By the looks of this video taken from outside airfield, car hit was parked off in a field likely as off site viewing of the show.

https://www.youtube.com/shorts/oTMM_MO1J2E?feature=share


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Old 11th Sep 2023, 16:51
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Originally Posted by markkal
The first half of the barrel roll was executed correctly, starting with the nose above the horizon to avoid negative g's once inverted with constant roll rate.

Something went wrong after the first 200-250 degrees or so of rotation.
There isn't a clear reference in the video so it takes some mental extrapolation (as well as Monday morning quarterbacking) but I'm seeing it different: somewhere between zero and 10 degrees of pitch up. Haven't flown a T-28 but if it's anything like the T-6 (heavy on the controls, low roll rate) and if I'm seeing it right, then that's not nearly sufficient, and it was wrong before any amount of rotation.
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Old 11th Sep 2023, 17:29
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Originally Posted by GeeRam
By the looks of this video taken from outside airfield, car hit was parked off in a field likely as off site viewing of the show.
Indeed...

Originally Posted by Vessbot
There isn't a clear reference in the video so it takes some mental extrapolation (as well as Monday morning quarterbacking) but I'm seeing it different: somewhere between zero and 10 degrees of pitch up. Haven't flown a T-28 but if it's anything like the T-6 (heavy on the controls, low roll rate) and if I'm seeing it right, then that's not nearly sufficient, and it was wrong before any amount of rotation.
Looks like some pitch up into a slow roll to me in the vid posted by GeeRam, whole thing went awry while inverted. Seen a couple of other videos which show him rolling the day before (right rather than left if memory serves), somewhat faster. Not a barrel roll, not to start with anyway.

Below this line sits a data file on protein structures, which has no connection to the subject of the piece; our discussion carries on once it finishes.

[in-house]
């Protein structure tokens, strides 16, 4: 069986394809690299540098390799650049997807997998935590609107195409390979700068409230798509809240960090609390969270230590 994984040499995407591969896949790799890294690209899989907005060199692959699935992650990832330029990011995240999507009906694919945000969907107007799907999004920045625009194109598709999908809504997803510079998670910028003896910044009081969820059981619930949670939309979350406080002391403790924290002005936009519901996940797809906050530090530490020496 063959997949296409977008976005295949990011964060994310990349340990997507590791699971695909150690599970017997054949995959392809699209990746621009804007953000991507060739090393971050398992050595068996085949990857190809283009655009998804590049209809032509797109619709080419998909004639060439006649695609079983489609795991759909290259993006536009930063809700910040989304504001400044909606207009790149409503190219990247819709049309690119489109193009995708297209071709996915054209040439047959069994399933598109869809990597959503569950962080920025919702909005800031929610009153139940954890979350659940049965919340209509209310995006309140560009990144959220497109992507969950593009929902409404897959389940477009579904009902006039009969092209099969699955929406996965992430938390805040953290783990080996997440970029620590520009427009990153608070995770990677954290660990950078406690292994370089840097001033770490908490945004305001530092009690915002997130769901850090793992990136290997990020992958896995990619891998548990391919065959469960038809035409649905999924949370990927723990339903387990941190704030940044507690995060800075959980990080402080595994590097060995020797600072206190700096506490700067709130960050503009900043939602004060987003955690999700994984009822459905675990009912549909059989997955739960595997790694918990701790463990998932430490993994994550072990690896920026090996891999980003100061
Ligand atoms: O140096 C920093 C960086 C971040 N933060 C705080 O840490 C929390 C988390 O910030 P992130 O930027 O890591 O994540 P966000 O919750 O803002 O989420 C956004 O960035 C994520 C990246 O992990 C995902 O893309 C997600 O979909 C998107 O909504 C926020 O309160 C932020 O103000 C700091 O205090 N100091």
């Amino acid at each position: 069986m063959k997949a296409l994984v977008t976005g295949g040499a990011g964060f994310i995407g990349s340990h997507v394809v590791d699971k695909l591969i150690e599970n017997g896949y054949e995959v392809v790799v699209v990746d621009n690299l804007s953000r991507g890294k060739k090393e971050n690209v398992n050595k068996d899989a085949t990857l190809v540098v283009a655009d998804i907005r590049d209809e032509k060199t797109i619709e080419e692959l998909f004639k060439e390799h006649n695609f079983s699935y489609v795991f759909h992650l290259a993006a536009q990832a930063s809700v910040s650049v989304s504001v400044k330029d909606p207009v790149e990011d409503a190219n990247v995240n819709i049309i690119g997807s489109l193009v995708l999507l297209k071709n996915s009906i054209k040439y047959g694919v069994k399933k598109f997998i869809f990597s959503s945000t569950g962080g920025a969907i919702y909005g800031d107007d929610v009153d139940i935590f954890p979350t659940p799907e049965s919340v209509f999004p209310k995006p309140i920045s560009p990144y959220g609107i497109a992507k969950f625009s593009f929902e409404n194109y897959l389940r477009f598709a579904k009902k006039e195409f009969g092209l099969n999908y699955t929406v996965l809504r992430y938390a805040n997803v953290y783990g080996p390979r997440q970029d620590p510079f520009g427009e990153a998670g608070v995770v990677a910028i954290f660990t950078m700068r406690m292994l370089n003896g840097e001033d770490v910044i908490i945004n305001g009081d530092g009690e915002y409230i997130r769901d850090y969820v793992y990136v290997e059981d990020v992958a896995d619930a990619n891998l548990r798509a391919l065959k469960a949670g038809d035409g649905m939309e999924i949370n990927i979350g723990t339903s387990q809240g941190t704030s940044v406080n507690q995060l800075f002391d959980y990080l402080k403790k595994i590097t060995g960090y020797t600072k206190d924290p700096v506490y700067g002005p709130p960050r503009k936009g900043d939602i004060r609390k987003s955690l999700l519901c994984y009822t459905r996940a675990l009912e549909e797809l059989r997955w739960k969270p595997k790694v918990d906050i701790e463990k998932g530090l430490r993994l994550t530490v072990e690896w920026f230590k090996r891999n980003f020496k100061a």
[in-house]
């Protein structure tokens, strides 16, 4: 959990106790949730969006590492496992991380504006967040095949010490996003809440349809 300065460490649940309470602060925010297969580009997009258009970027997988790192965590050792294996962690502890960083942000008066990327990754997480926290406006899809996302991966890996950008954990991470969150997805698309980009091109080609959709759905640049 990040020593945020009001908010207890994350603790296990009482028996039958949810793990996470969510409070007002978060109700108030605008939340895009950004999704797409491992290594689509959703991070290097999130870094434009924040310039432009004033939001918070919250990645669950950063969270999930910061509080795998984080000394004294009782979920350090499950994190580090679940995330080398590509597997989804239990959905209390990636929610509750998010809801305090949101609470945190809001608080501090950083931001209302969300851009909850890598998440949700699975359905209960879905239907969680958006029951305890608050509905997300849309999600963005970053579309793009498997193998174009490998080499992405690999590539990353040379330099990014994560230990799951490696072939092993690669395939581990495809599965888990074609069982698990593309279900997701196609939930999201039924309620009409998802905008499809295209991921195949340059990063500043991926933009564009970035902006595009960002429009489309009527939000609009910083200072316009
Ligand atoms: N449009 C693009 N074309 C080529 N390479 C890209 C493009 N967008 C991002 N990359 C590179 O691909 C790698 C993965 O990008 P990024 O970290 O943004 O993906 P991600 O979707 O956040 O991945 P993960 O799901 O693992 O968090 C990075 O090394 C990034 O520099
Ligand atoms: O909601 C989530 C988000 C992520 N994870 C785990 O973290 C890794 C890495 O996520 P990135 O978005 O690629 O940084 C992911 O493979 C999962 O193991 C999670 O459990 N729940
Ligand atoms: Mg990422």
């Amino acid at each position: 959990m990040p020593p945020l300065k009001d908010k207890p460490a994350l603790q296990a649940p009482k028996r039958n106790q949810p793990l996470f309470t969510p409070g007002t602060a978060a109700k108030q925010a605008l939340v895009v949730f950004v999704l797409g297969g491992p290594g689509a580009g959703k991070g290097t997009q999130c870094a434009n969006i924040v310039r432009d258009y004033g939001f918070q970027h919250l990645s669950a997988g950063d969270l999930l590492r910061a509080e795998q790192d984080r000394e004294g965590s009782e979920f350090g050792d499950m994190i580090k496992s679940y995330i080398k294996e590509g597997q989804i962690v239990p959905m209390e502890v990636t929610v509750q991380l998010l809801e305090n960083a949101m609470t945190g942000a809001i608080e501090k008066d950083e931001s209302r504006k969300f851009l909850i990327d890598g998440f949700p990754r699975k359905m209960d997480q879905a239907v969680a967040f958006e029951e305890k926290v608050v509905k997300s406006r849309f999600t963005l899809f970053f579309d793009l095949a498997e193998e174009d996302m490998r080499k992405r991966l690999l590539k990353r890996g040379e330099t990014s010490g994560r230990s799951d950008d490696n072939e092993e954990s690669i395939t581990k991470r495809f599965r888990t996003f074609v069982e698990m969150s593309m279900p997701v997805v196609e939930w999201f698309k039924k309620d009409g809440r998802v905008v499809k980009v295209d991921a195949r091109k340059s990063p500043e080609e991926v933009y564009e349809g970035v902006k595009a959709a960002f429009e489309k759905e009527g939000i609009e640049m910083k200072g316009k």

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Old 11th Sep 2023, 20:41
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Originally Posted by treadigraph
Indeed...



Looks like some pitch up into a slow roll to me in the vid posted by GeeRam, whole thing went awry while inverted. Seen a couple of other videos which show him rolling the day before (right rather than left if memory serves), somewhat faster. Not a barrel roll, not to start with anyway.

Thanks for the other video showing it from another perspective.
I fly regularly high performance aerobatic aircraft of the last generation which I own one. I concur these warbirds are heavy with a slow roll rate.

But roll rate depends on speed; The aircraft buzzed at quite high speed ( probably as it often happens he dived from altitude and gained a fair amount of speed before passing the crowd line).

would estimate it in excess of 350 km/h. And the roll rate as I see it is far from sluggish. Technically the first half of the roll is well executed, with correct inputs both from rudder and stick.

Then the nose started to dive and the rotation stopped. The rate of rotation and height both suggest the maneuver could have been completed safely. Something went clearly wrong
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Old 11th Sep 2023, 21:20
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Control restriction caused by loose object in the cockpit? Wasn't that one of the suspected reasons for the P38 crash at Duxford?
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Old 11th Sep 2023, 22:59
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Originally Posted by munnst
Control restriction caused by loose object in the cockpit? Wasn't that one of the suspected reasons for the P38 crash at Duxford?
Heard about, I believe, a kneeboard.
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Old 12th Sep 2023, 04:19
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Haven't flown a T-28 but if it's anything like the T-6 (heavy on the controls, low roll rate)